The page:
20 Chilling Quotes from the Trenches of World War I

By: Army Veteran

Six Feet Over

Two men in WW1 trench
A seargeant and warrant officer of the British Army stand in a trench near Ploegsteert Wood, January 1917.
Imperial War Museum

“The trench was a horrible sight. The dead were stretched out on one side, one on top of each other six feet high. I thought at the time I should never get the peculiar disgusting smell of the vapour of warm human blood heated by the sun out of my nostrils. I would rather have smelt gas a hundred times. I can never describe that faint sickening, horrible smell which several times nearly knocked me up altogether.”

– British Captain Leeham

An Ocean Of Mud

No Man's Land Between the Trenches of WWI
National World War I Museum

“Hell is not fire; that would be the ultimate in suffering. Hell is mud.”

– the Wipers Times, a trench newspaper produced secretly by British Troops

A Plague Of Rats

German Troops Hunting Rats

“Rats came up from the canal, fed on the plentiful corpses, and multiplied exceedingly. While I stayed here with the Welch, a new officer joined the company and, in token of welcome, was given a dug-out containing a spring-bed. When he turned in that night he heard a scuffling, shone his torch on the bed, and found two rats on his blanket tussling for the possession of a severed hand.”

– Capt. Robert Graves’ Autobiography, Goodbye To All That

A Danger Of Drowning

Canadian Soldiers Going into Action From Trench
ca. 1914-1918, France --- A company of Canadian soldiers go "over the top" from a World War I trench.
Great War Diaries Project

“Now the mud at Passchendaele was very viscous indeed, very tenacious, it stuck to you. The mud there wasn’t liquid, it wasn’t porridge, it was a curious kind of sucking kind of mud. When you got off this track with your load, it ‘drew’ at you, not like quicksand, but a real monster that sucked at you.”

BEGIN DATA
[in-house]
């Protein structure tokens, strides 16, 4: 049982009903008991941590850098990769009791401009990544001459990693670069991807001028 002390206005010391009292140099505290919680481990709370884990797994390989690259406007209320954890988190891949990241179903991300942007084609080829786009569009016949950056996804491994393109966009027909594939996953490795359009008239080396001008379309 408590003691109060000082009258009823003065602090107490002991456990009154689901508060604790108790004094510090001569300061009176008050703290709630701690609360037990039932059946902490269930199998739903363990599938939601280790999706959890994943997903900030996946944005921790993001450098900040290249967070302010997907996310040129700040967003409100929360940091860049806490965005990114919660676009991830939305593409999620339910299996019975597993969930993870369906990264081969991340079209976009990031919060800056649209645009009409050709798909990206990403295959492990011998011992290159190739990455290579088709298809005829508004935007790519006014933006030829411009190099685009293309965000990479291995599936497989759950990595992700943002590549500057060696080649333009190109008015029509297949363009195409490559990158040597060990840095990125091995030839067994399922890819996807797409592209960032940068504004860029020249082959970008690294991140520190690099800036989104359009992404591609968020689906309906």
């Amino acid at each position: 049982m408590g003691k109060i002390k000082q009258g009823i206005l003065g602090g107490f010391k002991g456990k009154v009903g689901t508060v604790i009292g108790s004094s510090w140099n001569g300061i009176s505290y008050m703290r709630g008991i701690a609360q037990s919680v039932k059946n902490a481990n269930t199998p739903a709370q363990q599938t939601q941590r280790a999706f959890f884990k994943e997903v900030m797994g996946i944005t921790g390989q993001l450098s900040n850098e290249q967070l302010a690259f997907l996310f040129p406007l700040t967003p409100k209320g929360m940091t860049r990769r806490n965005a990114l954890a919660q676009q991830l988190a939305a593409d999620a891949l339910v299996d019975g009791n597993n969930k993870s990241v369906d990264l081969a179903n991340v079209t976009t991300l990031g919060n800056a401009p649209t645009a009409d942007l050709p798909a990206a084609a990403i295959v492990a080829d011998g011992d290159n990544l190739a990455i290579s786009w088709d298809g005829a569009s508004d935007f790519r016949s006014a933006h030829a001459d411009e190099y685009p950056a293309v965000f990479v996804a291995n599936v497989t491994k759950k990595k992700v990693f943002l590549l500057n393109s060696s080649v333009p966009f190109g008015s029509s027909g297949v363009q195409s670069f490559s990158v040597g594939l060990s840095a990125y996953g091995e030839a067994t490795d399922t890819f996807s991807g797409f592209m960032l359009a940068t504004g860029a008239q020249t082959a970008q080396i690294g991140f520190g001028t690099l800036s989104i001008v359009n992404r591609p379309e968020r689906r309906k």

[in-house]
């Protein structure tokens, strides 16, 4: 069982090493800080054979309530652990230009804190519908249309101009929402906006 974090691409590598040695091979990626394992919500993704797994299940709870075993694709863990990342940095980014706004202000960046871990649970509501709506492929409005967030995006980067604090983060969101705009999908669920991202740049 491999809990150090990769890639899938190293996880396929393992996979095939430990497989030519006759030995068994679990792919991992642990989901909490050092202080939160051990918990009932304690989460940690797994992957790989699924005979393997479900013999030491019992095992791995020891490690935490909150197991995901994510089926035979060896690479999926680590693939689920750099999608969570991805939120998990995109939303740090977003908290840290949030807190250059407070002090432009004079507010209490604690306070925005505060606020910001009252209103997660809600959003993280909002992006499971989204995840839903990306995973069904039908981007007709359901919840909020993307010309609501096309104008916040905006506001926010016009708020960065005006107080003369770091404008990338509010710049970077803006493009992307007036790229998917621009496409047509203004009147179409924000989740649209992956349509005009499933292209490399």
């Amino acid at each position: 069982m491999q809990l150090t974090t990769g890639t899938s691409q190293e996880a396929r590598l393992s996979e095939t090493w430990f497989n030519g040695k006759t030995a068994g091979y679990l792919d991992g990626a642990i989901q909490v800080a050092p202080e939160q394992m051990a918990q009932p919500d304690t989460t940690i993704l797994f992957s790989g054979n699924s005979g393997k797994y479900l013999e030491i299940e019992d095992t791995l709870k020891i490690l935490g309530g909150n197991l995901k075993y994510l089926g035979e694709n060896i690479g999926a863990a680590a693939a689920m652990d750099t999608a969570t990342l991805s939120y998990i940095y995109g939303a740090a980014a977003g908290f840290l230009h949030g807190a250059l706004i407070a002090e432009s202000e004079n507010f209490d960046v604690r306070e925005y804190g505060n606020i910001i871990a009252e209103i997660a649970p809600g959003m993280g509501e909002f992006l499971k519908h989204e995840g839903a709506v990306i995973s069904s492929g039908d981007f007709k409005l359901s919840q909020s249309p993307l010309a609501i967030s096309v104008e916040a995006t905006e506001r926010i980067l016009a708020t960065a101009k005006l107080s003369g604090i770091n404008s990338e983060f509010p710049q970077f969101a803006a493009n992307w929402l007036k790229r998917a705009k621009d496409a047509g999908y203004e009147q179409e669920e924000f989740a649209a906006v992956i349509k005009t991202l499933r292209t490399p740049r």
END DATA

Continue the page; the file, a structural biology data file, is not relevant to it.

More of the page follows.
– Jack Dillon

Rats, Rats, And More Rats

German Troops Rat Hunt World War I
National World War I Museum

“I saw some rats running from under the dead men’s greatcoats, enormous rats, fat with human flesh. My heart pounded as we edged towards one of the bodies. His helmet had rolled off. The man displayed a grimacing face, stripped of flesh; the skull bare, the eyes devoured and from the yawning mouth leapt a rat.”

– Unknown

No Man’s Land

A Sniper in the Trenches, World War I
National World War I Museum

“Men drowning in shell-holes already filled with decaying flesh as the bullets flew around them.”

– Unknown

Machine Warfare

Tank Museum

“Those that were not killed instantly, screamed as they lay there wounded. Lieutenant Hardow gave orders to clear the trench to the left towards 3rd Company, but the tank was already on them too. Then the panic started, everyone from 1st and 3rd Companies jumped out of the trench and ran the fastest race of his life, pursued by the merciless tank machine-gun fire which cut down many men as if it were a rabbit-shoot. The troops that ran wildly from the enemy were experienced soldiers and they only stopped running when they reached the lane from Boiry to Guemappe about one kilometre away.”

– Feldwebel Wilhelm Speck, 84th Reserve Regiment on facing a British tank for the first time.

Cheating Death

Canadian Soldiers Going into Action From Trench
ca. 1914-1918, France --- A company of Canadian soldiers go "over the top" from a World War I trench.
War Diaries Project

“Where the connecting trench joined in, an unfortunate fellow was stretched out, decapitated by a shell, just as if he had been guillotined. Beside him, another was frightfully mutilated… I saw, as if hallucinating, a pile of corpses … they had started to bury right in the trench … ‘There’s no one here but the dead!’ I exclaimed.”

– Corporal Louis Barthas, French Army

Warnings From The Front

English Troops in the Trenches of World War I
National World War I Museum

“For God’s sake, don’t enlist and come to this war in Europe. Cannons, machine guns, rifles and bombs are going day and night. In my company there are only 10 men left.”

– Havildar Abdul Rahman, an Indian soldier serving with the British forces in the trenches of World War I

Dwarfed By The Horror

Soldiers Waiting in the Trenches of World War I
War Diaries Project

“Those boys up there were still in that Hell, and the end wasn’t in sight yet.”

– Morris Albert Martin, 361th Infantry Regiment, 91st Division, US Army